PE funds exit realty projects through refinancing route.

June 15, 2016

Private equity funds are exiting residential real estate investments primarily through the refinancing route at the end of their investment tenure as against the normal process of cash flow accruals. Instances of several fund exits in recent months show that delays in projects and slow sales have made it tough for property developers to repay PE investors, pushing them to raise fresh debt from new investors—both nonbanking financial companies (NBFCs) and PE funds. In a recent instance, ECL Finance Ltd partly refinanced Mumbai-based Neptune Group’s loan against its mid-income housing project Swarajya near Kalyan. Neptune, which had raised about Rs 120 crore from Milestone Capital Advisors Ltd in 2011, had to provide the latter an exit because the loan tenure was reaching its end. The project had been delayed, as a result of which even the sales momentum hadn't picked up. The refinancing of Milestone's loan by ECL Finance allowed the former to exit with a healthy internal rate of return (IRR) of 20%. “We have raised Rs 250 crore from Edelweiss (ECL is part of Edelweiss Group) to pay off Milestone and the remaining will be used for working capital because it's a large project of 50 lakh sq. ft," said Nayan Bheda, co-founder, Neptune Group. The spokespersons of both Milestone Capital and ECL Finance confirmed this. Despite a three-year-long slowdown in the residential real estate sector, unlike during the 2008 financial crisis, there is a lot of liquidity in the system.

Funds and NBFCs are keen to invest, but the money that is coming in is largely in the form of debt and refinancing and not growth equity. "Most private equity investments currently in the residential sector are refinancing deals and most of the investors' or capital providers' exits in the sector are through the refinancing route," said Vikas Chimakur- thy, director, Kotak Realty Fund. This also means that as debt or structured debt instruments predominate in the real estate sector now, as against the equity offerings in the boom years of 2005-06, investors see fewer opportunities for growth capital today. Chimakurthy said developers are facing liquidity issues due to slow sales, hence the option available to meet existing debt obligations is through refinancing or sale of land assets. "Existing debt obligations are getting replaced with longer ten ure loans, on the assumption that the market will revive in some time and the cash flows will service the refinanced debt," he said. A few of Kotak's own exits happened after the developer got its loan refinanced by other investors. Altico Capital India Pvt. Ltd, an NBFC, recently invested Rs 575 crore in projects of three developers—Bengaluru-based Unishire Urbanscape Pvt. Ltd, Marvel Group in Pune and Midcity Infrastructure Pvt. Ltd in Mumbai—of which two (Unishire and Marvel) were refinancing deals. Unishire, for instance, raised Rs 110 crore in debt from Altico with which it repaid the Rs 50 crore loan it owed Piramal Fund Management Pvt. Ltd.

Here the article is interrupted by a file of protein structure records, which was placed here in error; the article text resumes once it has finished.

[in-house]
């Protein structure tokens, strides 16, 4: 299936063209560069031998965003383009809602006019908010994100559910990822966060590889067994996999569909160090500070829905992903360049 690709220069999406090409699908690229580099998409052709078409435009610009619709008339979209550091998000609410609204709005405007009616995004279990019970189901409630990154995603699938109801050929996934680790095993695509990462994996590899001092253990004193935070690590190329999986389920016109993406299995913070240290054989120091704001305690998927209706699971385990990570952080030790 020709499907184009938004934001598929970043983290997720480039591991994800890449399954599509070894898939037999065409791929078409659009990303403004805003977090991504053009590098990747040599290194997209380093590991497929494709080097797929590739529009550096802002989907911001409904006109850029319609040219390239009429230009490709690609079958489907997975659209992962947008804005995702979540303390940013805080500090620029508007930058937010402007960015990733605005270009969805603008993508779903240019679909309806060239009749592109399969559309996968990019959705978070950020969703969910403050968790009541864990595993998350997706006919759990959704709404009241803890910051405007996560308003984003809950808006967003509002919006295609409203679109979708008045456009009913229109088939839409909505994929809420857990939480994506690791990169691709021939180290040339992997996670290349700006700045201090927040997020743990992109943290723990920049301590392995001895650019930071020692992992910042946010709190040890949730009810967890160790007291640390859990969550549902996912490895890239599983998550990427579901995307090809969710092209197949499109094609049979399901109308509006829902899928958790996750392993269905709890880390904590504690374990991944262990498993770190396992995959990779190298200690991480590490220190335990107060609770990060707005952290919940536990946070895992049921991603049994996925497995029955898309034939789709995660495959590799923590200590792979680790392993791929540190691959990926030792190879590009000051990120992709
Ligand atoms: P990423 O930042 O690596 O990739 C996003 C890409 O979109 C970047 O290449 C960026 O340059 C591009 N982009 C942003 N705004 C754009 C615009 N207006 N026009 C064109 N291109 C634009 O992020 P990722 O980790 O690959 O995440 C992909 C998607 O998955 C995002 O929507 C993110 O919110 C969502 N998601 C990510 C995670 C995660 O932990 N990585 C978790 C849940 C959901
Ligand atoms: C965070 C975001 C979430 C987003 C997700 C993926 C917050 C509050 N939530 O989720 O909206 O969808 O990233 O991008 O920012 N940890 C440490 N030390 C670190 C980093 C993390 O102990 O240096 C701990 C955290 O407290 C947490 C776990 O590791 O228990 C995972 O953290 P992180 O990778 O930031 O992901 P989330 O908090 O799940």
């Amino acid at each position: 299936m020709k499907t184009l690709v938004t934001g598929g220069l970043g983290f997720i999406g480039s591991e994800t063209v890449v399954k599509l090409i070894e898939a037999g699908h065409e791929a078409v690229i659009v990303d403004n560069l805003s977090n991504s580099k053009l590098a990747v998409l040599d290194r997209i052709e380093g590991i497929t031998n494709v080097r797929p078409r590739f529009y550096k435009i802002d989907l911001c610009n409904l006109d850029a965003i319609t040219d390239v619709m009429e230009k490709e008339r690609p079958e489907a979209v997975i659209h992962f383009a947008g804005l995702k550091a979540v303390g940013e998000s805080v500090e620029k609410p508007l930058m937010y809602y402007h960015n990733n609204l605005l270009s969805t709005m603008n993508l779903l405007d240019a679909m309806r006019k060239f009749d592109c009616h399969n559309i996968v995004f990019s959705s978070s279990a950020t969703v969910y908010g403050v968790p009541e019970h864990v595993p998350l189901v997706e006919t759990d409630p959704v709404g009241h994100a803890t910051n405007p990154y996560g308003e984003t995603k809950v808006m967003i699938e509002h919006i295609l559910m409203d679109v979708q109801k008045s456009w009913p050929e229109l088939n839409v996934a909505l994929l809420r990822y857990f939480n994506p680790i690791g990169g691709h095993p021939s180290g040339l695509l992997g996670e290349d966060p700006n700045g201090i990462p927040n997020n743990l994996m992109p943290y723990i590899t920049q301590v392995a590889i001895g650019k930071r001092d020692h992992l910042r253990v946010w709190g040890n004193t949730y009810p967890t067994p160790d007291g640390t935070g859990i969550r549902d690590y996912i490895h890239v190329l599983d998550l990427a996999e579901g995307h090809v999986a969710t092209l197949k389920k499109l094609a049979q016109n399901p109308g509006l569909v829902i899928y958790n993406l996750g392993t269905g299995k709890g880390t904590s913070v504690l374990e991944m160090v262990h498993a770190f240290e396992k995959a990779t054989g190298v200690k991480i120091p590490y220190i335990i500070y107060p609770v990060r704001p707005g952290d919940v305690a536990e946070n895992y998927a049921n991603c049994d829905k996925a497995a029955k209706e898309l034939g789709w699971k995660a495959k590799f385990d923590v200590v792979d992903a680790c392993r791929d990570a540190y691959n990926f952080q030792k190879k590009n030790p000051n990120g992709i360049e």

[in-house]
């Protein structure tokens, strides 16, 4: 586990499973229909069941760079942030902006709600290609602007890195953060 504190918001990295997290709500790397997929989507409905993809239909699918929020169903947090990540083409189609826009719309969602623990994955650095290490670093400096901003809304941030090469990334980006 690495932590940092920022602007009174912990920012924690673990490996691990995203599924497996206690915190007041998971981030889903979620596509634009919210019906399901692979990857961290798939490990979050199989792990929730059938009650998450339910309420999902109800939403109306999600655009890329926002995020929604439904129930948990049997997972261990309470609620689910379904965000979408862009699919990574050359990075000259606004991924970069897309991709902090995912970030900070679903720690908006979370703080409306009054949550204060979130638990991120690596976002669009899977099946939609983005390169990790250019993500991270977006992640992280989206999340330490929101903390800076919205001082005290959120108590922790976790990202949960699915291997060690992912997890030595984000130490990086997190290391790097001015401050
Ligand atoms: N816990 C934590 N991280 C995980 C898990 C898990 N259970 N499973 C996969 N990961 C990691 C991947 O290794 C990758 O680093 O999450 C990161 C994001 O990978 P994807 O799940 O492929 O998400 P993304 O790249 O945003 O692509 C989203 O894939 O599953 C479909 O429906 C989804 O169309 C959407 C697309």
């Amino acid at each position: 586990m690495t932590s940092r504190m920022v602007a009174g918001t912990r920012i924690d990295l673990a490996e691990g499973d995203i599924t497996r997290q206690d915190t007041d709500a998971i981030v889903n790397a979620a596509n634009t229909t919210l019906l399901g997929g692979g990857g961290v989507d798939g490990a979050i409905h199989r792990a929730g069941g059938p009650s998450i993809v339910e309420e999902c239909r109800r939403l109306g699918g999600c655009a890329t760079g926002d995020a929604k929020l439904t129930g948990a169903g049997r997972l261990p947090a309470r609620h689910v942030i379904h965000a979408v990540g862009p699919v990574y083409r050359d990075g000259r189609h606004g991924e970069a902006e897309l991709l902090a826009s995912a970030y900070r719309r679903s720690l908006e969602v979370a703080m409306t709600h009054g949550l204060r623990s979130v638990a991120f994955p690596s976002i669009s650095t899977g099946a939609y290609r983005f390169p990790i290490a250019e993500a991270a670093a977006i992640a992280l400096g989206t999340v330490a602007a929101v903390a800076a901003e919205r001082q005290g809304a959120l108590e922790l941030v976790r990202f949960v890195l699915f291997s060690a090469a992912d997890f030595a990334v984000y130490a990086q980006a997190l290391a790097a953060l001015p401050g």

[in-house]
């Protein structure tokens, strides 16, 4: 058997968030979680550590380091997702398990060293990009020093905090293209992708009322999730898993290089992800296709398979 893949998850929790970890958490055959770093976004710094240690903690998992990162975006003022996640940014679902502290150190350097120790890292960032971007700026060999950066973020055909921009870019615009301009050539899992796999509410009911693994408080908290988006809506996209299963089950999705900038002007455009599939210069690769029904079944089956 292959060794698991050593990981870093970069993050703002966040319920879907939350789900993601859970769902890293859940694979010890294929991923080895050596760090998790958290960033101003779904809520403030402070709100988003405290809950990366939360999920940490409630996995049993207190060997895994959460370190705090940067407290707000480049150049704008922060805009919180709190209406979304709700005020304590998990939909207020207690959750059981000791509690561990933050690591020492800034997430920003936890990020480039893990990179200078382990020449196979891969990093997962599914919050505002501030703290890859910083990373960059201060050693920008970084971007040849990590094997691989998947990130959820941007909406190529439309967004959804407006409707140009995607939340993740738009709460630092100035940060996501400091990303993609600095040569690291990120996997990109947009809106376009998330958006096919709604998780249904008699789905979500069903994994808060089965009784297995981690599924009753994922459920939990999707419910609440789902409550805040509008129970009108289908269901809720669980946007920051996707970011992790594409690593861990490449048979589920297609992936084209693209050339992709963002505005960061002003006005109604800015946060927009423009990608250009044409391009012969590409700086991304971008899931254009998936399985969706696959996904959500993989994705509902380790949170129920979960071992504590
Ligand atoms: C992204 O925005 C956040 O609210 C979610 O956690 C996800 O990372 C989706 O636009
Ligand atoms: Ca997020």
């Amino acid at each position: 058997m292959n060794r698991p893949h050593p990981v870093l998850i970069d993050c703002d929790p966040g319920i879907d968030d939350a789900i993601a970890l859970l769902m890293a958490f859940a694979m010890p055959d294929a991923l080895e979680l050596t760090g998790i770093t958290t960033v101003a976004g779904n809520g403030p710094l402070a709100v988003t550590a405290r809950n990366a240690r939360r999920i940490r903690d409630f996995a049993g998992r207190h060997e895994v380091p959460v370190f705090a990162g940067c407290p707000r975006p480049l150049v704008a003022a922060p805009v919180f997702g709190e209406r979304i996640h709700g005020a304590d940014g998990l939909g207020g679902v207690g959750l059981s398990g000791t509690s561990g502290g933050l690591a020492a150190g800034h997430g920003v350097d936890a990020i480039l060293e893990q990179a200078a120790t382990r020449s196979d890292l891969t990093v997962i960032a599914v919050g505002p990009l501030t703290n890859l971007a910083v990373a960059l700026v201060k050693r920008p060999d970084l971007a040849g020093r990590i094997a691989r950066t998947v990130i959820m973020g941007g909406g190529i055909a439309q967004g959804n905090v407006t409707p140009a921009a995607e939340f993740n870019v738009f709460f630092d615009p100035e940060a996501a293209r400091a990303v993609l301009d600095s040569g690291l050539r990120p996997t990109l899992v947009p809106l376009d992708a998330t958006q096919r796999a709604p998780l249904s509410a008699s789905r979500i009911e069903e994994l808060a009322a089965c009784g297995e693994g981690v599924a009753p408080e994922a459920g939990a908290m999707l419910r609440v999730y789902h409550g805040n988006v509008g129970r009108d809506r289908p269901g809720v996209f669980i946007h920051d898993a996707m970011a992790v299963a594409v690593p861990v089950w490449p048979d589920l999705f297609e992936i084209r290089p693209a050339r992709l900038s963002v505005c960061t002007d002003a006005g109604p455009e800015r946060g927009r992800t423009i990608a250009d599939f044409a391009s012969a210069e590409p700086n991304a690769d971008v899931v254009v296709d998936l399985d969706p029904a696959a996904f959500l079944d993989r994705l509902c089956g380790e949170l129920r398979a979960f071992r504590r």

"The rest of the money will be used as working capital," said Pratik K. Mehta, managing director of Unishire, which raised the Altico money against a portfolio of five projects. Sanjay Grewal, chief executive at Altico Capital, said, "As lenders, we remain cautious and primarily look at late-stage projects while refinancing, where the risk is far less. Also, it is important to look at the quality of the projects even during refinancing transactions." Refinancing to repay project loans, instead of self-generating project cash flows, can only be sustained for a period of time. It may leave an impact on developers' balance sheets because, effectively, they are only pushing back repayment schedules, inst ead of actually paying loans off, and also taking on more debt. "Principal repayments have started kicking in for developers who raised money from PE funds a few years back, and refinancing seems to be the only option available. Refinancing is like a survival mechanism but the developer also needs to push sales and cut prices wherever possible, speed up construction to overcome the interim pain in the sector till it sees a complete recovery," said Diwakar Rana, managing director, capital markets, India, Cushman and Wakefield. PE funds see a number of refinancing opportunities in the current scenario and each investor does its own risk analysis before taking a decision. "We are very particular about cash flow cover and high underwriting standards. Since we offer capital in various forms, we offer the flexibility to a developer to convert structured debt into construction finance which is cheaper, as the project progresses," said Khushru lijina, managing director, Piramal Fund Management. Last year, Piramal Fund Management and Altico Capital co-invested Rs 720 crore across multiple projects of realty firm Century Real Estate Holdings Pvt. Ltd in Bengaluru. The infusion was part of a refinancing arrangement by Century to provide an exit to Piramal Fund Management, which had earlier invested Rs 90 crore in the developer, and Kotak Realty Fund.

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